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Treatment effect expressed as the novel Delay of Event measure is associated with high willingness to initiate preventive treatment - A randomized survey experiment comparing effect measures
Uppsala University, Disciplinary Domain of Medicine and Pharmacy, Faculty of Medicine, Department of Public Health and Caring Sciences.
Uppsala University, Disciplinary Domain of Medicine and Pharmacy, Faculty of Medicine, Department of Public Health and Caring Sciences, Social Medicine. (Socialmedicinsk epidemiologi)
Uppsala University, Disciplinary Domain of Medicine and Pharmacy, Faculty of Medicine, Department of Medical Sciences, Cardiology.ORCID iD: 0000-0003-2247-8454
Uppsala University, Disciplinary Domain of Medicine and Pharmacy, Faculty of Medicine, Department of Public Health and Caring Sciences.
2016 (English)In: Patient Education and Counseling, ISSN 0738-3991, E-ISSN 1873-5134, Vol. 99, no 12, p. 2005-2011Article in journal (Refereed) Published
Abstract [en]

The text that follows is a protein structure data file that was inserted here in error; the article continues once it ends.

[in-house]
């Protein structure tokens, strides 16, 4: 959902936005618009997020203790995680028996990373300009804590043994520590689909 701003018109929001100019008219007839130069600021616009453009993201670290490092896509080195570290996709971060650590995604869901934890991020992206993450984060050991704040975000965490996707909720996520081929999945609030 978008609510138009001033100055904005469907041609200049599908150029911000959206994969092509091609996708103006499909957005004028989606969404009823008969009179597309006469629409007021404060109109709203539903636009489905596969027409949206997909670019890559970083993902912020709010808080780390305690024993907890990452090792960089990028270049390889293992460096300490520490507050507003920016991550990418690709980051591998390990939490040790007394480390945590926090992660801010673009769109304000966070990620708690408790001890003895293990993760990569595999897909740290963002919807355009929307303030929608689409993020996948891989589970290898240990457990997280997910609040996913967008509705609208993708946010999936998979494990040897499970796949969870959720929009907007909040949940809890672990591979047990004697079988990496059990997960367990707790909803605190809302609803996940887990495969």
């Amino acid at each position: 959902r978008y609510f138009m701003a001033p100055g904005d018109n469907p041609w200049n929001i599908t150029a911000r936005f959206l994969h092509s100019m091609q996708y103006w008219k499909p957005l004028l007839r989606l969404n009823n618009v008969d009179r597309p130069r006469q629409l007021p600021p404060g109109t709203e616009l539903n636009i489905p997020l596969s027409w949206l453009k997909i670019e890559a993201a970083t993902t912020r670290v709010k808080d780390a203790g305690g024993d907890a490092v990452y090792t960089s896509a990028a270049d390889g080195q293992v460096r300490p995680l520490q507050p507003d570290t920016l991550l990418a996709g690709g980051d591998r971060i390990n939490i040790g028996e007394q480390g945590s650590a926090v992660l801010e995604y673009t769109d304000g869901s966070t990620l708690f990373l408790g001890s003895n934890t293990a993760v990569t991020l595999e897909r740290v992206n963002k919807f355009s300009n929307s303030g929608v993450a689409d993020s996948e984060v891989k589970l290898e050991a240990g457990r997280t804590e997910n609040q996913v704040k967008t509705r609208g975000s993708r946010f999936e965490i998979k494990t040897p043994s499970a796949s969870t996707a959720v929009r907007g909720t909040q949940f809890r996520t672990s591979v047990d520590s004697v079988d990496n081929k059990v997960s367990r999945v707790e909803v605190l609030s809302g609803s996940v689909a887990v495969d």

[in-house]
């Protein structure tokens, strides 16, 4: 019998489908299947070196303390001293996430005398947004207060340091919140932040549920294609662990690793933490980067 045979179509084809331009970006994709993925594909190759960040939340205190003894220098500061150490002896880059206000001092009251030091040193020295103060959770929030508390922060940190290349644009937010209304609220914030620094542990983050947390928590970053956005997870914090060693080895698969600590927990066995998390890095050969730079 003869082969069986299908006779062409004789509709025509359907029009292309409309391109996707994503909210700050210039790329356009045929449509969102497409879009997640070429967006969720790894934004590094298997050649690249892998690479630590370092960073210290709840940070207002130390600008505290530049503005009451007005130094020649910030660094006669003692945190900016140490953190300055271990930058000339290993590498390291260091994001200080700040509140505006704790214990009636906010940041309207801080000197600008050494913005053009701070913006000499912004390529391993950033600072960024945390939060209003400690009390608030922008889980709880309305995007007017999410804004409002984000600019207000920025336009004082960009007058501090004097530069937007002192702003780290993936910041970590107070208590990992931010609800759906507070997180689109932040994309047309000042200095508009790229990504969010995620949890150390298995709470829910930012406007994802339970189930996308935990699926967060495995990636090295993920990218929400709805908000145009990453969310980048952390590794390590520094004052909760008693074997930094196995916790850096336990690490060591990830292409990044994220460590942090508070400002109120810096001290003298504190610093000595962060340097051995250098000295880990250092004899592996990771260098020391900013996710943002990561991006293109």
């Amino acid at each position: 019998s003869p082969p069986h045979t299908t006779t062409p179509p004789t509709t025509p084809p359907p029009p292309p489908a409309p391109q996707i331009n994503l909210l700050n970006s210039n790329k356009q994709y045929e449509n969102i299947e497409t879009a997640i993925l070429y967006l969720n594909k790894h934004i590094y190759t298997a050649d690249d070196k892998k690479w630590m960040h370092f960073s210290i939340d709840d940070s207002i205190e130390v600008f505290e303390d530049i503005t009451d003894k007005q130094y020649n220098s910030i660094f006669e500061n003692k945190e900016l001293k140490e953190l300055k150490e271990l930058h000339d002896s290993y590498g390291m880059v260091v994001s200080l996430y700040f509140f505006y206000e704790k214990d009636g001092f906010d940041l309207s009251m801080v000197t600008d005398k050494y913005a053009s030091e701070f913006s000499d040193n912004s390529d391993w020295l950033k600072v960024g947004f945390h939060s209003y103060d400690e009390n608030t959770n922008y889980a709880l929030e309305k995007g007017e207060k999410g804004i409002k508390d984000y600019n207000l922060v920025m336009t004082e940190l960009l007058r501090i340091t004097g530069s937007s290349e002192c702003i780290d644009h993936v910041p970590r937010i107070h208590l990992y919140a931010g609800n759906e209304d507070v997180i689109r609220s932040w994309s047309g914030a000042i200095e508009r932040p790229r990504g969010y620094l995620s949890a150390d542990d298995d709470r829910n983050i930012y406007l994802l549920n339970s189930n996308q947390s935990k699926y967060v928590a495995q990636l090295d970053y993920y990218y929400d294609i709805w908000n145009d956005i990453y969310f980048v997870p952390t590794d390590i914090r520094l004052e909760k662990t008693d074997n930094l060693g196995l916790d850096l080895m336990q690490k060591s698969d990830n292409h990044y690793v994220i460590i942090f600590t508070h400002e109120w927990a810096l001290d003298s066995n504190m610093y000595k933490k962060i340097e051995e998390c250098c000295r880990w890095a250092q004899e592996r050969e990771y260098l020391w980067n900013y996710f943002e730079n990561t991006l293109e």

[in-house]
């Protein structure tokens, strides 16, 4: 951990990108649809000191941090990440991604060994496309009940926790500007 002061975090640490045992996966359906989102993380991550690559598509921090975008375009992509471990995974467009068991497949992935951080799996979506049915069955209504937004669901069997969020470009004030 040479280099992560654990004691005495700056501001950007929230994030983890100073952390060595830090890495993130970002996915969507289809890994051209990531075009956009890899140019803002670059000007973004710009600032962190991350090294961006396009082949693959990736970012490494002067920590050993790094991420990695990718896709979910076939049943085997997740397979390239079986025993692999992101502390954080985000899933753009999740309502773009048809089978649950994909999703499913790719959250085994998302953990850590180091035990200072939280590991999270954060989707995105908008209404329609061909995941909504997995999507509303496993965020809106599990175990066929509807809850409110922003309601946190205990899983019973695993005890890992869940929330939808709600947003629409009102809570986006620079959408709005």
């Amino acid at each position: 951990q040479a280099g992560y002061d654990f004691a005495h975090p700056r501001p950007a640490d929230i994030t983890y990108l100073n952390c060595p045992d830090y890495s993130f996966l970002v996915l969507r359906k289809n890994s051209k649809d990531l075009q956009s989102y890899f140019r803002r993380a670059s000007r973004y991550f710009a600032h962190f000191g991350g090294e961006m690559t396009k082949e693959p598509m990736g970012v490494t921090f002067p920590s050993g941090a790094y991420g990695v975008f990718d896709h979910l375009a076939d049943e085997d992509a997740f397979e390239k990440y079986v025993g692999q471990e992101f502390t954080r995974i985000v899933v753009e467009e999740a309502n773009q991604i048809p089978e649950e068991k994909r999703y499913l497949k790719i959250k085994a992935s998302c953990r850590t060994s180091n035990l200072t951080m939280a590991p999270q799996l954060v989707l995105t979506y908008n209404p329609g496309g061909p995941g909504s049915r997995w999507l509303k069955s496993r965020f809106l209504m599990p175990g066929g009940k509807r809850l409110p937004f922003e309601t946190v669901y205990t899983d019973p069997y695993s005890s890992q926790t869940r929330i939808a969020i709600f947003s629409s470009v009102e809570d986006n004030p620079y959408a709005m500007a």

Objectives: This study aimed to investigate patients' willingness to initiate a preventive treatment and compared two established effect measures to the newly developed Delay of Events (DoE) measure that expresses treatment effect as a gain in event-free time. Methods: In this cross-sectional, randomized survey experiment in the general Swedish population, 1079 respondents (response rate 60.9%) were asked to consider a preventive cardiovascular treatment. Respondents were randomly allocated to one of three effect descriptions: DoE, relative risk reduction (RRR), or absolute risk reduction (ARR). Univariate and multivariate analyses were performed investigating willingness to initiate treatment, views on treatment benefit, motivation and importance to adhere and willingness to pay for treatment. Results: Eighty-one percent were willing to take the medication when the effect was described as DoE, 83.0% when it was described as RRR and 62.8% when it was described as ARR. DoE and RRR was further associated with positive views on treatment benefit, motivation, importance to adhere and WTP. Conclusions: Presenting treatment effect as DoE or RRR was associated with a high willingness to initiate treatment. Practice implications: An approach based on the novel time-based measure DoE may be of value in clinical communication and shared decision making.